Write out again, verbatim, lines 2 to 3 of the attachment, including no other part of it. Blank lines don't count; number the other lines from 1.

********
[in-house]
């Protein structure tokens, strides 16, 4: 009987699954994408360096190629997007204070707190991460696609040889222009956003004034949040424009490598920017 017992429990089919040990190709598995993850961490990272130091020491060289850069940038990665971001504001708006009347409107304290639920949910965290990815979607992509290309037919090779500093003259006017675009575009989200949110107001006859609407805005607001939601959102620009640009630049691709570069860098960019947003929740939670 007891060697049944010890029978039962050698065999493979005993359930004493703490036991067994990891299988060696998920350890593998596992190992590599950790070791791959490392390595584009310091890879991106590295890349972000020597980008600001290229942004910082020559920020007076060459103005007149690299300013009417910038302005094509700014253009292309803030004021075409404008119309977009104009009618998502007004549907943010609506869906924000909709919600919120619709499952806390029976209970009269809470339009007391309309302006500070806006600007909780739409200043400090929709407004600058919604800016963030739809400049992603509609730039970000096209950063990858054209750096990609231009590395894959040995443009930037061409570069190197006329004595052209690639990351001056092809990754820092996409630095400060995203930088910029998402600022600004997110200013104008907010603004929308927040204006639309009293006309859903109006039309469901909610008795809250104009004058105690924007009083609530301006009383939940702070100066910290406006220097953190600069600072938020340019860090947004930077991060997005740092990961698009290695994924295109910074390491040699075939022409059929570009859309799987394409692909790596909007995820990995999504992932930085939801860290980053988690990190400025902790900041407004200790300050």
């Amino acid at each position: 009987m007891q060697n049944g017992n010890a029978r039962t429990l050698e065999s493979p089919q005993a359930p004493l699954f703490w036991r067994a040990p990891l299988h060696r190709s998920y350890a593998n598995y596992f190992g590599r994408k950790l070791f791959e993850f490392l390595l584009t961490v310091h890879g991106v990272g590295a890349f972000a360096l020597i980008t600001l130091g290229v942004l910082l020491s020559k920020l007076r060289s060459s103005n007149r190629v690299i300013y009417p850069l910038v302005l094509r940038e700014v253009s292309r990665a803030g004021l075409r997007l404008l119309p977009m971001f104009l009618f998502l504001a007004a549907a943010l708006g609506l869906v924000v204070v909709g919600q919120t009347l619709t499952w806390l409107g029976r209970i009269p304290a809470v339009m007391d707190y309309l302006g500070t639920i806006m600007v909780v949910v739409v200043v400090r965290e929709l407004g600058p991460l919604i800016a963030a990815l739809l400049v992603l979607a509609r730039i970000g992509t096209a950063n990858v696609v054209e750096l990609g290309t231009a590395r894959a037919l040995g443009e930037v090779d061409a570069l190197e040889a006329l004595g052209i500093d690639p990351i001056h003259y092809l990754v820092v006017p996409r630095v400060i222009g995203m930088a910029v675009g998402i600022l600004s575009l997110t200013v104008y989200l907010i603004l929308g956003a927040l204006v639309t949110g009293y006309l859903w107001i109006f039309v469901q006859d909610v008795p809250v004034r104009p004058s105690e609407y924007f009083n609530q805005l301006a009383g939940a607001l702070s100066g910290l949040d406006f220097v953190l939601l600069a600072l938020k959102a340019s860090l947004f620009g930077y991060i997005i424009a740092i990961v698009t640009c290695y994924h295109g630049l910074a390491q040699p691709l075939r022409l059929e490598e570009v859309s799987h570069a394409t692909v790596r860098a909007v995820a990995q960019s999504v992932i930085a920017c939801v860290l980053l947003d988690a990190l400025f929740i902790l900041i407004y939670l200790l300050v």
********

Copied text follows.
């Protein structure tokens, strides 16, 4: 009987699954994408360096190629997007204070707190991460696609040889222009956003004034949040424009490598920017 017992429990089919040990190709598995993850961490990272130091020491060289850069940038990665971001504001708006009347409107304290639920949910965290990815979607992509290309037919090779500093003259006017675009575009989200949110107001006859609407805005607001939601959102620009640009630049691709570069860098960019947003929740939670 007891060697049944010890029978039962050698065999493979005993359930004493703490036991067994990891299988060696998920350890593998596992190992590599950790070791791959490392390595584009310091890879991106590295890349972000020597980008600001290229942004910082020559920020007076060459103005007149690299300013009417910038302005094509700014253009292309803030004021075409404008119309977009104009009618998502007004549907943010609506869906924000909709919600919120619709499952806390029976209970009269809470339009007391309309302006500070806006600007909780739409200043400090929709407004600058919604800016963030739809400049992603509609730039970000096209950063990858054209750096990609231009590395894959040995443009930037061409570069190197006329004595052209690639990351001056092809990754820092996409630095400060995203930088910029998402600022600004997110200013104008907010603004929308927040204006639309009293006309859903109006039309469901909610008795809250104009004058105690924007009083609530301006009383939940702070100066910290406006220097953190600069600072938020340019860090947004930077991060997005740092990961698009290695994924295109910074390491040699075939022409059929570009859309799987394409692909790596909007995820990995999504992932930085939801860290980053988690990190400025902790900041407004200790300050």
């Amino acid at each position: 009987m007891q060697n049944g017992n010890a029978r039962t429990l050698e065999s493979p089919q005993a359930p004493l699954f703490w036991r067994a040990p990891l299988h060696r190709s998920y350890a593998n598995y596992f190992g590599r994408k950790l070791f791959e993850f490392l390595l584009t961490v310091h890879g991106v990272g590295a890349f972000a360096l020597i980008t600001l130091g290229v942004l910082l020491s020559k920020l007076r060289s060459s103005n007149r190629v690299i300013y009417p850069l910038v302005l094509r940038e700014v253009s292309r990665a803030g004021l075409r997007l404008l119309p977009m971001f104009l009618f998502l504001a007004a549907a943010l708006g609506l869906v924000v204070v909709g919600q919120t009347l619709t499952w806390l409107g029976r209970i009269p304290a809470v339009m007391d707190y309309l302006g500070t639920i806006m600007v909780v949910v739409v200043v400090r965290e929709l407004g600058p991460l919604i800016a963030a990815l739809l400049v992603l979607a509609r730039i970000g992509t096209a950063n990858v696609v054209e750096l990609g290309t231009a590395r894959a037919l040995g443009e930037v090779d061409a570069l190197e040889a006329l004595g052209i500093d690639p990351i001056h003259y092809l990754v820092v006017p996409r630095v400060i222009g995203m930088a910029v675009g998402i600022l600004s575009l997110t200013v104008y989200l907010i603004l929308g956003a927040l204006v639309t949110g009293y006309l859903w107001i109006f039309v469901q006859d909610v008795p809250v004034r104009p004058s105690e609407y924007f009083n609530q805005l301006a009383g939940a607001l702070s100066g910290l949040d406006f220097v953190l939601l600069a600072l938020k959102a340019s860090l947004f620009g930077y991060i997005i424009a740092i990961v698009t640009c290695y994924h295109g630049l910074a390491q040699p691709l075939r022409l059929e490598e570009v859309s799987h570069a394409t692909v790596r860098a909007v995820a990995q960019s999504v992932i930085a920017c939801v860290l980053l947003d988690a990190l400025f929740i902790l900041i407004y939670l200790l300050v």